RunMinnesota May / June 2016

Page 16


FUELING YOUR BODY Find a better way to get to the finish line — Part I Part I: Your



ooner or later, the buzz

around the table at a post run social hour will make its way to food. Whether it’s the latest electrolyte drink or energy bars or a new eating plan, the conversation can become passionate and even controversial at times. With advertisements that promote the latest and greatest foods and studies that may be more anecdotal than scientific, no wonder diet has become a complex topic. Some of the current diets and studies discount carbohydrates, the longtime staple of athletes. Do the new diets being touted mean the end of the traditional pasta meal the night before a big race? How can anyone begin to figure out what eating plan works best for them? Should runners even need to be concerned about diet? After all, everyone thinks that runners can eat anything they want because of the number of calories burned. The topic of eating plans and the latest diet will not go away any time soon. There are experts in the sport of running and nutrition who can offer some suggestions and examples of eating plans as well as healthy practices. Ultimately the foods you eat and the discipline with which you approach your fitness diet will be up to you. News flash—it is not going to be the same for everyone.

Food as fuel

Many runners will recognize the name Emily Brown, registered dietitian (RD), licensed dietitian


Marketplace’s popular eating plans outlined Emily Brown, a registered dietitian and licensed dietitian who is a four-time All American at the University of Minnesota, offered a snapshot look at a few of the current popular eating plans being touted in the marketplace. Gluten free diet is a therapeutic diet for individuals who have the autoimmune disease known as Celiac disease, which affects approximately one percent of the U.S. population. Gluten free diets have anecdotally been linked to a number of improvements in health, but there is no strong scientific evidence to support any health benefits of gluten free diets in individuals without Celiac disease. Low-carb/high-fat (LCHF), or the ketogenic diet, requires a combination of consistent training and adherence to a strict dietary pattern over the course of many months (at least six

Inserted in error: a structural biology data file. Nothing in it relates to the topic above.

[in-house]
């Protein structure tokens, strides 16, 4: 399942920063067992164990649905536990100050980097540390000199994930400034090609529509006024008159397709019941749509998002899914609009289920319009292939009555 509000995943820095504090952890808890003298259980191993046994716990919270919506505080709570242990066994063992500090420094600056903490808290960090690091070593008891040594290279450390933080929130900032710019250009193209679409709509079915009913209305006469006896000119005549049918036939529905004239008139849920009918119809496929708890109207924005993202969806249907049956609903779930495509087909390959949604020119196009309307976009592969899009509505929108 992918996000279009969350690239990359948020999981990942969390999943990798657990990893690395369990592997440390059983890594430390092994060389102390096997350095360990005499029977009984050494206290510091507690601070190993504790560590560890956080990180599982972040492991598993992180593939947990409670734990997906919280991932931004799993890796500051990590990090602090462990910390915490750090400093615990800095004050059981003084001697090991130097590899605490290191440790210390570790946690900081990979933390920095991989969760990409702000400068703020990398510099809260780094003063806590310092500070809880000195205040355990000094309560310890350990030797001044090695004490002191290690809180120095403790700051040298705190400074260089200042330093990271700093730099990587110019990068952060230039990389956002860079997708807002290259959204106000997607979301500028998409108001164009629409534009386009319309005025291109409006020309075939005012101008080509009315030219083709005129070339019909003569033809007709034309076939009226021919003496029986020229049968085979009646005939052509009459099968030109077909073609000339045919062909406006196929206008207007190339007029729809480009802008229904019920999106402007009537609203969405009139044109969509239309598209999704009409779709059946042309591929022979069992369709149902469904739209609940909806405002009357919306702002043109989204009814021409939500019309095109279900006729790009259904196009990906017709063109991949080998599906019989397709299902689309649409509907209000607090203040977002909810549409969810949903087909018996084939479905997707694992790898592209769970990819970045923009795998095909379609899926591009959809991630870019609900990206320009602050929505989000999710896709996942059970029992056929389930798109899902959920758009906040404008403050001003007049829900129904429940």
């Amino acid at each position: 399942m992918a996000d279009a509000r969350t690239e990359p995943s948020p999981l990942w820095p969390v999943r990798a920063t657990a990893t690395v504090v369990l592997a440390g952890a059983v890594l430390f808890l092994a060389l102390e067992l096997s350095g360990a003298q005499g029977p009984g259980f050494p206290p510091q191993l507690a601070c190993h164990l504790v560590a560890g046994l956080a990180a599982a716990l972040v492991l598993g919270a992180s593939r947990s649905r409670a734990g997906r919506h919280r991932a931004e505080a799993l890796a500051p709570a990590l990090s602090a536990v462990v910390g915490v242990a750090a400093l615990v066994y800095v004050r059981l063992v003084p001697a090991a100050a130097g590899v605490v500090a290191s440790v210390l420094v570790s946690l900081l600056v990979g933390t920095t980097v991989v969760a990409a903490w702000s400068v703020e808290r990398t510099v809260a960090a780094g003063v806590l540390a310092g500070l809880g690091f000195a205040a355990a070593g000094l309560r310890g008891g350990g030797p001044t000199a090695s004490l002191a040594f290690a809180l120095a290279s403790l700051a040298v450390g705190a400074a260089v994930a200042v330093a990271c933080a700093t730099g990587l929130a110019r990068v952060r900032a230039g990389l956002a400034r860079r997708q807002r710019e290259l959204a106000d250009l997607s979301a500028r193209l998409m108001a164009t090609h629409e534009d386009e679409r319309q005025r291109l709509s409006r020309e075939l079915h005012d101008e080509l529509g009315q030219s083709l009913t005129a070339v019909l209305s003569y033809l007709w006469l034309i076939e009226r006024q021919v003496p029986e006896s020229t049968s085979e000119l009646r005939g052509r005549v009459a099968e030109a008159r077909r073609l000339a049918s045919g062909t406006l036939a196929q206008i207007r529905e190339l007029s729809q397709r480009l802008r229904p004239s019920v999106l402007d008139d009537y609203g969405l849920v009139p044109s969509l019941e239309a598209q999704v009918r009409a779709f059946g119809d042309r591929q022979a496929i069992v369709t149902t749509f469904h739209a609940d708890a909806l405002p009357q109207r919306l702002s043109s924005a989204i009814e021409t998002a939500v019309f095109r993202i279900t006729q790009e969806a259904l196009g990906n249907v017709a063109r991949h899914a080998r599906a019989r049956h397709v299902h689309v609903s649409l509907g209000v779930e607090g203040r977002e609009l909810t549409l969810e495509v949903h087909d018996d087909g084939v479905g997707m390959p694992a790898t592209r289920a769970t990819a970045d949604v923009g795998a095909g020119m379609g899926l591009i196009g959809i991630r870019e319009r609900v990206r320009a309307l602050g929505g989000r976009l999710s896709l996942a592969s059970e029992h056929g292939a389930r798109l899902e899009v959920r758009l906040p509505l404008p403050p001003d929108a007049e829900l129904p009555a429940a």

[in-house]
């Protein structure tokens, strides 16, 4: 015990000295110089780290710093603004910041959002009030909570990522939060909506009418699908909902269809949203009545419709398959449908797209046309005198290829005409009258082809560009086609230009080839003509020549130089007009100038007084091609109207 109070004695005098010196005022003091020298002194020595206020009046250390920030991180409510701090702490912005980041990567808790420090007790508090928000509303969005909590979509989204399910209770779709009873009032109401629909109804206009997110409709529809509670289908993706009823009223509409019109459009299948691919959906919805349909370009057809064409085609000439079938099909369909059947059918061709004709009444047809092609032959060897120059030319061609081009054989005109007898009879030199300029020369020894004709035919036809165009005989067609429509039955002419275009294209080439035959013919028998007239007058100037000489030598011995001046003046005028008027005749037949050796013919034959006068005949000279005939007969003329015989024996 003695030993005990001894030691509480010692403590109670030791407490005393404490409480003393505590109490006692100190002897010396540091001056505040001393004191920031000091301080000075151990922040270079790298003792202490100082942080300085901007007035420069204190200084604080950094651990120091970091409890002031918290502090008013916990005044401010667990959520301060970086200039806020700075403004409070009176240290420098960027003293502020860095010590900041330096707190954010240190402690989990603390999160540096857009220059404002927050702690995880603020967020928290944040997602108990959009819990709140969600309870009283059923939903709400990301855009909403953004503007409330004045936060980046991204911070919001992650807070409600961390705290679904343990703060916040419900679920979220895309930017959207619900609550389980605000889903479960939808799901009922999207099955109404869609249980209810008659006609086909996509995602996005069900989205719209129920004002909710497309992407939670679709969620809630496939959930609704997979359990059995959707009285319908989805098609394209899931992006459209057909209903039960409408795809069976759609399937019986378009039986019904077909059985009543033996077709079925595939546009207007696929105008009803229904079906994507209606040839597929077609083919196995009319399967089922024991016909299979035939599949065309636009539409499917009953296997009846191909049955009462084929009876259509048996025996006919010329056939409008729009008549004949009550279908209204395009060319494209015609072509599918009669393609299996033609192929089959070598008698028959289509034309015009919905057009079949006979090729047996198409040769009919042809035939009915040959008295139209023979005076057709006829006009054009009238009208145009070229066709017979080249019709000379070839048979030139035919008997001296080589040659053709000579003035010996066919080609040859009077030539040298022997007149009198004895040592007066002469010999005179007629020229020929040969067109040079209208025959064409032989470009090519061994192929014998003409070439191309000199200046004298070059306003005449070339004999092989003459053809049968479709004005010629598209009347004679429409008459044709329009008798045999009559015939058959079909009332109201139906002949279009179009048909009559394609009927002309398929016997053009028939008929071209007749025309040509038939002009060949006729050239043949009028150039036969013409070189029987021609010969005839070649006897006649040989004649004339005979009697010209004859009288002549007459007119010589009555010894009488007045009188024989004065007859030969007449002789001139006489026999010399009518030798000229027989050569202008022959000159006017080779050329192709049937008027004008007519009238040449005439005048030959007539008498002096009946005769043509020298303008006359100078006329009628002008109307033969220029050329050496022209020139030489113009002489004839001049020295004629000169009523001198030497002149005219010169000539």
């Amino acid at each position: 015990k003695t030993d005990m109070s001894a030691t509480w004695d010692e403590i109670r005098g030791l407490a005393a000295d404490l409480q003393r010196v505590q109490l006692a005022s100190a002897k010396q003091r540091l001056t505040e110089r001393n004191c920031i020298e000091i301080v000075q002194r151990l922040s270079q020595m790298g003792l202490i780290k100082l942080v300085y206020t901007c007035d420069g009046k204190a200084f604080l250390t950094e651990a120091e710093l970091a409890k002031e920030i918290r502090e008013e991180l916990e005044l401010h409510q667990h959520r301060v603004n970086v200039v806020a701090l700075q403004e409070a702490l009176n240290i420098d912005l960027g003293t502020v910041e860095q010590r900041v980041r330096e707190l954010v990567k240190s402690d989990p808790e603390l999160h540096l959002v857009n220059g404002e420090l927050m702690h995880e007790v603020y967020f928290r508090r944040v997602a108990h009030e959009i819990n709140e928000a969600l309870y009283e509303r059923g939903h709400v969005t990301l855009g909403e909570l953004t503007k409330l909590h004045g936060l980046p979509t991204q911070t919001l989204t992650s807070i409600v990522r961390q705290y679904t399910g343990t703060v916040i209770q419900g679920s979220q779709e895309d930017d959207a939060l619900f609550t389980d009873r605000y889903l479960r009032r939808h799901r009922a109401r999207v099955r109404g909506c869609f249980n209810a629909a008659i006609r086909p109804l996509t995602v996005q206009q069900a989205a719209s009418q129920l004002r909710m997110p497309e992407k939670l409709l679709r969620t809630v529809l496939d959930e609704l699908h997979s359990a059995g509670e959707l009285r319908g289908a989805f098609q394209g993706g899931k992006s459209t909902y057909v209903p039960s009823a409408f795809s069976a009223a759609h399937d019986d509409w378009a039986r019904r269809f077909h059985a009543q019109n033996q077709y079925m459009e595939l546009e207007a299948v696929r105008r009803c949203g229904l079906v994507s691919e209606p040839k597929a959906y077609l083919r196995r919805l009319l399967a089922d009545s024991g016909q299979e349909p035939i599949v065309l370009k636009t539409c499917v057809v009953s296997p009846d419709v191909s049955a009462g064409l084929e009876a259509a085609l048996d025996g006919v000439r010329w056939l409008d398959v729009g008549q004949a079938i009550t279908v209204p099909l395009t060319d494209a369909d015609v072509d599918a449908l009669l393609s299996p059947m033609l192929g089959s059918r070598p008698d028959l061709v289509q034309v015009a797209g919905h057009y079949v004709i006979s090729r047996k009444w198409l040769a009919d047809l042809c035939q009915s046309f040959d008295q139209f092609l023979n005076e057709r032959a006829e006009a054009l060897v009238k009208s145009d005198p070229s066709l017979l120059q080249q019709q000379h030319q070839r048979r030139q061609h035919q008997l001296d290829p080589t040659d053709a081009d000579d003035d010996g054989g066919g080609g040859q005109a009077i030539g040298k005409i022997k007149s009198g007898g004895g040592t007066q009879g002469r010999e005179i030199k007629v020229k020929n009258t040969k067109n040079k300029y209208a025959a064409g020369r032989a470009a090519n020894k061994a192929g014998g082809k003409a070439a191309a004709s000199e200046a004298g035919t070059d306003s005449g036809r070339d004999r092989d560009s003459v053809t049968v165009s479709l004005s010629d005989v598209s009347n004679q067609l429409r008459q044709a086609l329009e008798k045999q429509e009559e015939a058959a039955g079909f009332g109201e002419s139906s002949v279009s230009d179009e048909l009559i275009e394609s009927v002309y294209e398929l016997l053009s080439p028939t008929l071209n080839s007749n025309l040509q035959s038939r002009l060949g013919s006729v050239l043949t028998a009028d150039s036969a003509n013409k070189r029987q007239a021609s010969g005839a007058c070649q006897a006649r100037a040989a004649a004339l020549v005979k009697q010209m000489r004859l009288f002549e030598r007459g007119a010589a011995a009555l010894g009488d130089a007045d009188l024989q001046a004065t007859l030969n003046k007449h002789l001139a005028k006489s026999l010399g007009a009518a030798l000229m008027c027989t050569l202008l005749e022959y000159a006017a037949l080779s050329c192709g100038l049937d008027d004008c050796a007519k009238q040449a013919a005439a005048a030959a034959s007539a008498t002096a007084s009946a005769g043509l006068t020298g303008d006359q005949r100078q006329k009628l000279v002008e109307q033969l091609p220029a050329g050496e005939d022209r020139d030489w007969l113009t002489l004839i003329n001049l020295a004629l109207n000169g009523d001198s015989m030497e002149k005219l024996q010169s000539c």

(LD), who was a four time All American at the University of Minnesota and a member of Team USA Minnesota, when she qualified for the 2008 Olympic Trials in the steeplechase and 5K. Now retired from running, Brown is a Wellness Dietitian with the Mayo Clinic Healthy Living Program [] in Rochester, Minnesota. There, she works oneon-one with individuals to help them with their nutritional goals and strategies, teaches group classes on a variety of nutrition focused topics and collaborates with colleagues on research ideas relating to wellness. Brown acknowledges that the volume of misinformation about nutrition in the marketplace


from Brown’s research). An LCHF diet may be difficult for most to adapt to, especially for that length of time, because it is not the traditional diet that most of us grew up eating. Paleo diet is a high protein diet that eliminates grains and dairy products. There can be different interpretations on the foods allowed in this eating regime but most would agree (and research would support) that a strict Paleo diet could be difficult and expensive to maintain over a long period of time. Vegan diet is when individuals do not consume food from animal sources, including fish, eggs and dairy, and sometimes even honey. Vegetarian and vegan athletes can certainly achieve a diet that is optimal for both health and performance. They just need to be more deliberate with their food choices.

makes it difficult to research the topic. She says that one of the biggest debates right now is the best balance of macronutrients contained in a daily diet, i.e., carbohydrates, fats and proteins. “The past decade has seen a strong push for low carbohydrate diets whether it be for weight loss, inflammation and related disease, and more recently, sports performance,” says Brown. As a dietitian, Brown takes an unbiased view of nutrition. She believes that whatever diet someone chooses to follow is highly individualistic, and she is an advocate for a healthy, balanced diet. “I personally think that a healthy diet is a balanced diet not only in terms of the macronu-

trients, but also in the foods that provide those nutrients,” says Brown. “The same type of dietary pattern that would be promoted for optimal health is a great diet to support the performance needs of healthy runners (they just typically get to eat more of it).” There are a couple of websites that Brown suggests to get more information about diets (www. and

Troup’s take

Rasa Troup, RD, LD, also a former elite runner, has experience in the areas of clinical nutrition, eating disorders and sports nutrition. During her competitive running career, Troup held national

Turn static files into dynamic content formats.

Create a flipbook
Issuu converts static files into: digital portfolios, online yearbooks, online catalogs, digital photo albums and more. Sign up and create your flipbook.